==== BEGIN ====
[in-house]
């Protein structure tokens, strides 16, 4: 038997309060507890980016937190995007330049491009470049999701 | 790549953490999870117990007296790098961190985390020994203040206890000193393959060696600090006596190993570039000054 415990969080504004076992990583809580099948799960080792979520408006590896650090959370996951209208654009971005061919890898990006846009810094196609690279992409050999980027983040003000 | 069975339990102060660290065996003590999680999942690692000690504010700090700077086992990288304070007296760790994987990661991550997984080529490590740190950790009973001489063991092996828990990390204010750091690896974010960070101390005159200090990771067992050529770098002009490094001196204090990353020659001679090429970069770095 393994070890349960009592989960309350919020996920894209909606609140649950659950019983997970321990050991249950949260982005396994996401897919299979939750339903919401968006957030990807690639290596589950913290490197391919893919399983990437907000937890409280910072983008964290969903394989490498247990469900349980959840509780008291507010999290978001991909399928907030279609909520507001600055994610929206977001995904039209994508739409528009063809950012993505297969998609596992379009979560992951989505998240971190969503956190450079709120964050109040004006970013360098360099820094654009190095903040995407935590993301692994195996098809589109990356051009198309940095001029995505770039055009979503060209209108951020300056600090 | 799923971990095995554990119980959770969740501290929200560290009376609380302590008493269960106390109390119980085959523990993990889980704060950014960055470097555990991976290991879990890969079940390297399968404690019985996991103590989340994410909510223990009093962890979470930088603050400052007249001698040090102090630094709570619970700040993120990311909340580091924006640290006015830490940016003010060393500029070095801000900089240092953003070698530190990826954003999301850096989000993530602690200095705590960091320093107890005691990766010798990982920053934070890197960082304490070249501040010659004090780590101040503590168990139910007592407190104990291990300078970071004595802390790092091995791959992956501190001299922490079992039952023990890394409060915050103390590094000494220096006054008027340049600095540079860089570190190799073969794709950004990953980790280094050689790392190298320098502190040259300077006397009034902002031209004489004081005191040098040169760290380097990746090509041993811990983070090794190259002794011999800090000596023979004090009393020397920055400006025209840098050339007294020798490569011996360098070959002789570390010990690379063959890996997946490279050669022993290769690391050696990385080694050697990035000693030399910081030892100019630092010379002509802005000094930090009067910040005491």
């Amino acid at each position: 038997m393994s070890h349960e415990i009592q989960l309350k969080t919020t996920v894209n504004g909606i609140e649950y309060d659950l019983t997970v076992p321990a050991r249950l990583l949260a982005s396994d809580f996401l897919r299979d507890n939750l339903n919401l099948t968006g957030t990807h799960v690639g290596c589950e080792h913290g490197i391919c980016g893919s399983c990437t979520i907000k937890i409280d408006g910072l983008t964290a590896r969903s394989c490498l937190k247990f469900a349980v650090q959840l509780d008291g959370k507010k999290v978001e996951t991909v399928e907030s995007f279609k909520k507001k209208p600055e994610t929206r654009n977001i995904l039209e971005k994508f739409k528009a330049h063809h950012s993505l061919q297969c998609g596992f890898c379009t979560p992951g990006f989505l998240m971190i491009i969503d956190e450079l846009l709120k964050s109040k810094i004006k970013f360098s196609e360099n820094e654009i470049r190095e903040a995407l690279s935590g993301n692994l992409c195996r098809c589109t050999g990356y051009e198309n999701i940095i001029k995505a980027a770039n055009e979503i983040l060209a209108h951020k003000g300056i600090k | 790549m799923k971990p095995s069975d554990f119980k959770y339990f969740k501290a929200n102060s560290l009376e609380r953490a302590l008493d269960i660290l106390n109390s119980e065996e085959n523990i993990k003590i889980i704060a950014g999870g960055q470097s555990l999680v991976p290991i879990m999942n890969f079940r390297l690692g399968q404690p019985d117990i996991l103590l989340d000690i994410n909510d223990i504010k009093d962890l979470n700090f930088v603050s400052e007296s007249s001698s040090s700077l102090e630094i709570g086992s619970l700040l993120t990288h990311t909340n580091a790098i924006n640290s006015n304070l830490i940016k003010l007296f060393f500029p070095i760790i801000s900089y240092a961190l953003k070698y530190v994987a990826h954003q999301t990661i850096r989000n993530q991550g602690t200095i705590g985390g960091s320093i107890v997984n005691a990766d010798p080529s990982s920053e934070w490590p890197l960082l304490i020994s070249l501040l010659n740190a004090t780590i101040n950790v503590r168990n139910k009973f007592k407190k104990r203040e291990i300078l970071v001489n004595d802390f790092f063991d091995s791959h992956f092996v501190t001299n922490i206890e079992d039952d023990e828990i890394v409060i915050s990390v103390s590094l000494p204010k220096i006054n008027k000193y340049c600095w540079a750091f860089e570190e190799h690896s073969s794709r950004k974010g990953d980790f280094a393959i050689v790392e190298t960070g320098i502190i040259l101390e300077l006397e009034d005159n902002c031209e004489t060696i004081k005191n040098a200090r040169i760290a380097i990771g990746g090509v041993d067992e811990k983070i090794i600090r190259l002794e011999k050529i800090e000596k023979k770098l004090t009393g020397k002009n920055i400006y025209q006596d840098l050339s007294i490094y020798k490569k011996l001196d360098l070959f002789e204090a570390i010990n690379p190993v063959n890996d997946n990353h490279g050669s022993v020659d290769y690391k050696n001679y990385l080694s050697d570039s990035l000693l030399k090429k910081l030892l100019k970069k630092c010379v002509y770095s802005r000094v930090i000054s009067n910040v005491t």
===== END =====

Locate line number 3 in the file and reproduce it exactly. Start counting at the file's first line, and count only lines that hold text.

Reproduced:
């Amino acid at each position: 038997m393994s070890h349960e415990i009592q989960l309350k969080t919020t996920v894209n504004g909606i609140e649950y309060d659950l019983t997970v076992p321990a050991r249950l990583l949260a982005s396994d809580f996401l897919r299979d507890n939750l339903n919401l099948t968006g957030t990807h799960v690639g290596c589950e080792h913290g490197i391919c980016g893919s399983c990437t979520i907000k937890i409280d408006g910072l983008t964290a590896r969903s394989c490498l937190k247990f469900a349980v650090q959840l509780d008291g959370k507010k999290v978001e996951t991909v399928e907030s995007f279609k909520k507001k209208p600055e994610t929206r654009n977001i995904l039209e971005k994508f739409k528009a330049h063809h950012s993505l061919q297969c998609g596992f890898c379009t979560p992951g990006f989505l998240m971190i491009i969503d956190e450079l846009l709120k964050s109040k810094i004006k970013f360098s196609e360099n820094e654009i470049r190095e903040a995407l690279s935590g993301n692994l992409c195996r098809c589109t050999g990356y051009e198309n999701i940095i001029k995505a980027a770039n055009e979503i983040l060209a209108h951020k003000g300056i600090k | 790549m799923k971990p095995s069975d554990f119980k959770y339990f969740k501290a929200n102060s560290l009376e609380r953490a302590l008493d269960i660290l106390n109390s119980e065996e085959n523990i993990k003590i889980i704060a950014g999870g960055q470097s555990l999680v991976p290991i879990m999942n890969f079940r390297l690692g399968q404690p019985d117990i996991l103590l989340d000690i994410n909510d223990i504010k009093d962890l979470n700090f930088v603050s400052e007296s007249s001698s040090s700077l102090e630094i709570g086992s619970l700040l993120t990288h990311t909340n580091a790098i924006n640290s006015n304070l830490i940016k003010l007296f060393f500029p070095i760790i801000s900089y240092a961190l953003k070698y530190v994987a990826h954003q999301t990661i850096r989000n993530q991550g602690t200095i705590g985390g960091s320093i107890v997984n005691a990766d010798p080529s990982s920053e934070w490590p890197l960082l304490i020994s070249l501040l010659n740190a004090t780590i101040n950790v503590r168990n139910k009973f007592k407190k104990r203040e291990i300078l970071v001489n004595d802390f790092f063991d091995s791959h992956f092996v501190t001299n922490i206890e079992d039952d023990e828990i890394v409060i915050s990390v103390s590094l000494p204010k220096i006054n008027k000193y340049c600095w540079a750091f860089e570190e190799h690896s073969s794709r950004k974010g990953d980790f280094a393959i050689v790392e190298t960070g320098i502190i040259l101390e300077l006397e009034d005159n902002c031209e004489t060696i004081k005191n040098a200090r040169i760290a380097i990771g990746g090509v041993d067992e811990k983070i090794i600090r190259l002794e011999k050529i800090e000596k023979k770098l004090t009393g020397k002009n920055i400006y025209q006596d840098l050339s007294i490094y020798k490569k011996l001196d360098l070959f002789e204090a570390i010990n690379p190993v063959n890996d997946n990353h490279g050669s022993v020659d290769y690391k050696n001679y990385l080694s050697d570039s990035l000693l030399k090429k910081l030892l100019k970069k630092c010379v002509y770095s802005r000094v930090i000054s009067n910040v005491t």